Objectives: For patients with locally advanced oesophageal cancer, improved complete pathological response after neoadjuvant chemoradiation (nCRT) and the detrimental effects on the quality of life related to oesophagectomy have led to the need for a reliable method to select patients who have achieved complete pathological response and do not need surgery. The reliability of 18F-fluorodeoxyglucose positron emission-computed tomography (PET-CT) for predicting the pathological response after nCRT was evaluated.

Methods: Patients with locally advanced oesophageal cancer who were treated with nCRT and oesophagectomy from July 2010 to February 2017 were analysed. On the post-nCRT PET-CT, a complete metabolic response was defined as all tumourous lesions demonstrating maximum standardized uptake value (SUVmax) ≤2.5. To minimize the effect of radiation-induced oesophagitis, complete metabolic response was also defined as no viable lesion distinguishable from the background with diffuse uptake. The sensitivity, specificity, positive predictive value and negative predictive value were analysed for SUVmax, [X]ΔSUVmax and %ΔSUVmax.

Results: A total of 158 patients with oesophageal squamous cell carcinoma were analysed. The rate of complete pathological response was 27.8%, and that of complete metabolic response was 7.6%. The sensitivity, specificity, positive predictive value and negative predictive value based on SUVmax ≤2.5 and visual normalization were 95%, 14%, 74% and 50%, respectively. Analysis for [X]ΔSUVmax and %ΔSUVmax using the optimal cut-off values determined by the receiver operating characteristic curves did not show an improved predictive efficacy.

Conclusions: PET-CT is not a reliable tool for predicting pathological response. Patients diagnosed with resectable oesophageal cancer who underwent neoadjuvant therapy should not be exempt from surgery based on PET-CT results.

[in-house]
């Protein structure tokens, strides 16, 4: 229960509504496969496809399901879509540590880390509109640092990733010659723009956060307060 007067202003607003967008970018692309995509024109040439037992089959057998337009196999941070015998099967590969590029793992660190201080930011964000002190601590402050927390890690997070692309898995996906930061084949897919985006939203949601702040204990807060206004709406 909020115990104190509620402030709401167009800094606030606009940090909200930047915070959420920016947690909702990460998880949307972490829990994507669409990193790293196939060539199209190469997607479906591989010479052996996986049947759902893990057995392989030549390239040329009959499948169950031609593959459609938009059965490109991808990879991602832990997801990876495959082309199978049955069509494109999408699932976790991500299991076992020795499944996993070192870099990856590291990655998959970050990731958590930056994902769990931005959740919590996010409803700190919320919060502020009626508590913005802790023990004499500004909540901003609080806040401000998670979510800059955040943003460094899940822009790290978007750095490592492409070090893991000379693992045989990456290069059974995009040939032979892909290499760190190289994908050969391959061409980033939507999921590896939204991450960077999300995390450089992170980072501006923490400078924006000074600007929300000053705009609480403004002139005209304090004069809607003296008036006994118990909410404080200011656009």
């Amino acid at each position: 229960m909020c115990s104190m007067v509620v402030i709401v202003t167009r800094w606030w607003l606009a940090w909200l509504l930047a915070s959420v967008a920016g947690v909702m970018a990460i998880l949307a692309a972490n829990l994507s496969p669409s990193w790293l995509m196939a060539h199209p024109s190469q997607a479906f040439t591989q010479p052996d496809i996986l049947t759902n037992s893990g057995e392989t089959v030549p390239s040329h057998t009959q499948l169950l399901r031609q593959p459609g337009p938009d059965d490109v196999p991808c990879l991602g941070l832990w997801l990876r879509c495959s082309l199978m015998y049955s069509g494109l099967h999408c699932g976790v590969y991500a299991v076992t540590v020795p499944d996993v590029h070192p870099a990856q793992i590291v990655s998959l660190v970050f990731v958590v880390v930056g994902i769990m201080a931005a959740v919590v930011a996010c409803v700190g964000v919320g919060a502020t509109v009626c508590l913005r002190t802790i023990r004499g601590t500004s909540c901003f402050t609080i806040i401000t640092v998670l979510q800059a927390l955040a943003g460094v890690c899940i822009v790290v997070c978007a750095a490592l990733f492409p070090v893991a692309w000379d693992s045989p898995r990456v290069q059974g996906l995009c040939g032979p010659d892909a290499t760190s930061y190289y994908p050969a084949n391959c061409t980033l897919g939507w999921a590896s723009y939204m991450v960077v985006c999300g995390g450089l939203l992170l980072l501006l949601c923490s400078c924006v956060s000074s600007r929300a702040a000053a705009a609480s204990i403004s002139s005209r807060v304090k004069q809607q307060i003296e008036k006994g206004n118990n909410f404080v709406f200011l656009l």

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http://dx.doi.org/10.1093/ejcts/ezaa181DOI Listing
November 2020

Diagnostic accuracy of MR imaging of patients with leptomeningeal seeding from lung adenocarcinoma based on 2017 RANO proposal: added value of contrast-enhanced 2D axial T2 FLAIR.

J Neurooncol 2020 Sep 8;149(2):367-372. Epub 2020 Sep 8.

Division of Hematology-Oncology, Department of Medicine, Samsung Medical Center, Sungkyunkwan University School of Medicine, Seoul, Korea.

Purpose: We purposed to compare diagnostic accuracy of contrast-enhanced (CE) 3D T1-weighted fast field echo (3D T1-WI), CE 2D spin echo T1-weighted image (2D T1-WI), and CE 2D T2 FLAIR on evaluation of leptomeningeal metastasis(LM) using detailed features suggested in RANO proposal in a homogeneous group with cytology-proven LM.

Methods: Thirty-five lung adenocarcinoma patients with CSF cytology-proven leptomeningeal metastasis were enrolled in this retrospective analysis, who were enrolled in the prospective study (NCT03257124). MR images including CE 3D T1-WI, CE 2D T1-WI, and CE 2D FLAIR were reviewed. Presence of leptomeningeal nodule, leptomeningeal enhancement, and cranial nerve enhancement was evaluated according to the RANO proposal. Diagnostic accuracy of each sequence was compared and added value of CE 2D FLAIR to CE 3D T1-WI was evaluated.